Hillary Clinton is a woman without conviction, a woman who doesn’t know. She was first lady of a southern state, she sat on the board of directors of Wal-Mart from 1986 to 1992—but is there any record of her voicing opposition to Wal-Mart’s labor practices, of her opposing the sale of the Confederate battle flag? Until recently, has there been any moment in the decades following her appointment to that board, in the many years in which she has been egregiously prominent in public life, when she led on, was prominently identified with, the issue of the flag or racial matters in general?
By the summer of 2013, President Obama had convinced several key Israelis that he wasn’t bluffing about using force against the Iranian nuclear program. Then he failed to enforce his red line against Syrian dictator Bashar Assad—and the Israelis realized they’d been snookered. Michael Oren, the former Israeli ambassador to the United States, recalls the shock inside his government. “Everyone went quiet,” he said in a recent interview. “An eerie quiet. Everyone understood that that was not an option, that we’re on our own.”
Picturesque: a large, celebratory crowd listens to inspiring oratory near the shore of Lake Champlain. The speaker is Vermont senator Bernie Sanders, announcing his candidacy for president of the United States. It’s a fiery, detailed, leftwing speech—about what you’d expect from this 73-year-old self-described democratic socialist and grandpa.
There it was—the classic Hillary charm. Close to a month had passed since the Democratic frontrunner answered questions from the press. So this week, when reporters were invited to gawk at the spectacle of Clinton sitting with “everyday Iowans,” Ed Henry of Fox wanted to know: Would the former secretary of state take a moment to respond to inquiries from non-stage-managed reporters?
Ever since my son was born ten months ago, I’ve been thinking of a scene from Star Trek IV: The Voyage Home.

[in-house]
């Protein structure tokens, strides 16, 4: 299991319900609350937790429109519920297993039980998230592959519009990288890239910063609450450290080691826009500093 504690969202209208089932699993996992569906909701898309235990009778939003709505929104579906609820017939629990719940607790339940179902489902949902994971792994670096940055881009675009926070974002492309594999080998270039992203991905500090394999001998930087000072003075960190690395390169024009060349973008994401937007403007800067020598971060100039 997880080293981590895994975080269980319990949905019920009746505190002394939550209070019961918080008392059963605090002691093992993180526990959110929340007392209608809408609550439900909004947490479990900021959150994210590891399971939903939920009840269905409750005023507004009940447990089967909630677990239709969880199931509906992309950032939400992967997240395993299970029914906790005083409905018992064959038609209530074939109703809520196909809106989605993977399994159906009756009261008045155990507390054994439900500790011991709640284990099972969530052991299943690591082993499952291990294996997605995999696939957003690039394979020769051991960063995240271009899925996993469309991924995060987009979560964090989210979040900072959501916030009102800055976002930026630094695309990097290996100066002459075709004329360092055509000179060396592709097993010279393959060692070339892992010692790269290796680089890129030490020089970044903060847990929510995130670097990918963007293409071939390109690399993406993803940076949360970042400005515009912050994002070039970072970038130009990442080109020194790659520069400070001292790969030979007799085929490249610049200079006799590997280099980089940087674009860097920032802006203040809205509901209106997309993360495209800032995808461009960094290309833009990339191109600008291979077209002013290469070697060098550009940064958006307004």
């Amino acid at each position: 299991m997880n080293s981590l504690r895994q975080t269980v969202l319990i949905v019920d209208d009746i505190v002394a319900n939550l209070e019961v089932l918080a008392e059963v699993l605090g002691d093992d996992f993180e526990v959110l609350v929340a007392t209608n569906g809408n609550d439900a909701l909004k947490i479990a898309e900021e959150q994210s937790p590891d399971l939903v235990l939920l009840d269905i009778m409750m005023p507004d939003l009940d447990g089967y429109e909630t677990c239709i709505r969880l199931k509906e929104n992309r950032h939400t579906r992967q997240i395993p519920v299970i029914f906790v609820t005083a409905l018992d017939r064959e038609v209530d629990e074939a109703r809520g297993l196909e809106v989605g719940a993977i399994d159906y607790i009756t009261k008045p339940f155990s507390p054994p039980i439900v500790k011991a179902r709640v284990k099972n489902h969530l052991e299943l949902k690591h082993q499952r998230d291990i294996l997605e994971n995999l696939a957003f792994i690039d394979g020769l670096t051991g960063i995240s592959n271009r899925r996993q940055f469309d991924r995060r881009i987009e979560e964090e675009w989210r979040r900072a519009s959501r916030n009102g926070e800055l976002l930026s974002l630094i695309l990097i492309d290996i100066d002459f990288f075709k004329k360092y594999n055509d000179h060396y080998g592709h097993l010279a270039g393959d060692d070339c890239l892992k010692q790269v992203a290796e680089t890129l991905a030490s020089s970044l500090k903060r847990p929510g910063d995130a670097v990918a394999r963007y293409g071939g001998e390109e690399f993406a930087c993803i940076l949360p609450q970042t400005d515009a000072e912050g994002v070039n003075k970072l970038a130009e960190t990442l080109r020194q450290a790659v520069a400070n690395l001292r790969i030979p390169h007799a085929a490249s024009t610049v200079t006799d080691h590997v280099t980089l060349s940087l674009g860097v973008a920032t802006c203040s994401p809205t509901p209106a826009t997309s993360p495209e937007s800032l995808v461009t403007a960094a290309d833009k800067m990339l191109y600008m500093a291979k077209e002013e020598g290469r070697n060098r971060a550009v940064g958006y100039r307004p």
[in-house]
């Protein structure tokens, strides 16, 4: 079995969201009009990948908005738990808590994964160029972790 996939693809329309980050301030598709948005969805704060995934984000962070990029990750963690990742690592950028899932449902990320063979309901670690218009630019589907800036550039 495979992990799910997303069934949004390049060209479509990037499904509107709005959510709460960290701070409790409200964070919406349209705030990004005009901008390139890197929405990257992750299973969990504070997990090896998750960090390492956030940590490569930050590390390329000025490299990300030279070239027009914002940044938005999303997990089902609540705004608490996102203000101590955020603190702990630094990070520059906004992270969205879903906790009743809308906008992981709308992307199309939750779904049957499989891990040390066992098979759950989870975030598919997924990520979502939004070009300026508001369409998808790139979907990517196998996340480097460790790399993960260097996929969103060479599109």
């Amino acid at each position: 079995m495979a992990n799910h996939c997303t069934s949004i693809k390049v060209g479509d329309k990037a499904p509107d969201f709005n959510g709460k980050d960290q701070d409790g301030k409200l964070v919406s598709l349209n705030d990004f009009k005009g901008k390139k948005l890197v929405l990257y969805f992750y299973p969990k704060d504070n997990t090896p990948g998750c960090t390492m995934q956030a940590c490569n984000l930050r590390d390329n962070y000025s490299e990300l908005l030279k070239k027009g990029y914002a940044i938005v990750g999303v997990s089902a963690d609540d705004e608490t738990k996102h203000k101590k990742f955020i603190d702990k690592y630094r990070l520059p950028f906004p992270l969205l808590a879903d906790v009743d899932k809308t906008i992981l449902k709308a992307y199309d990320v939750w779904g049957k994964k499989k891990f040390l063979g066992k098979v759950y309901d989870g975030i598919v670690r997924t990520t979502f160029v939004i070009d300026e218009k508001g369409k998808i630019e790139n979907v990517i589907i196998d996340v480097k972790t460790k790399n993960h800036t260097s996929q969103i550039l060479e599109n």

The valiant crew of the starship Enterprise has commandeered a Klingon bird-of-prey for their return to planet Earth. Spock, the Vulcan science officer who has just come back from the dead—it’s a long story—is on the bridge, where he is moni- toring interstellar communications. His longtime friend Leonard “Bones” McCoy, the ship’s doctor, approaches him and sits down.
Hillary Clinton is moving so quickly to the left that it’s hard to keep up. Her aides are telling the New York Times she wants to “topple” the One Percent, she’s pledging solidarity with union bosses over lunch meetings at Mario Batali restaurants in Midtown, she supports a constitutional amendment to suppress political speech, she’s down with a right to same-sex marriage, she’s ambivalent over the Keystone Pipeline and the Trans-Pacific Partnership, she’s calling for an end to the “era of mass incarceration,” she wants to go “further” than President Obama’s illegal executive amnesty. It’s called pandering, but the press is too frazzled or sympathetic to call her on it. There’s desperation to Clinton’s moves, an almost panicked energy, to close the gap between her and her party’s base. If Elizabeth Warren called for full Communism, Clinton would be at the barricades the next day.
Not since Baryshnikov has a foreigner so captivated a New York audience. “A Conversation with H.E. DR. Mohammad Javad Zarif, Foreign Minister of the Islamic Republic of Iran” played the other day at NYU. The show ran for just 90 minutes, but reviews were spectacular. Give this man a Tony: Zarif slayed ’em.
Now she knows how I feel. In a statement posted to her campaign website, Sen. Elizabeth Warren of Massachusetts laments that the Obama administration has kept secret the details of the Trans-Pacific Partnership—TPP for short—the decade-in-the-making free trade agreement between 12 Pacific Rim countries that will soon be put to a vote in Congress. “If the American people would be opposed to a trade agreement if they saw it,” she writes in bolded text, “then that agreement should not become law of the United States.”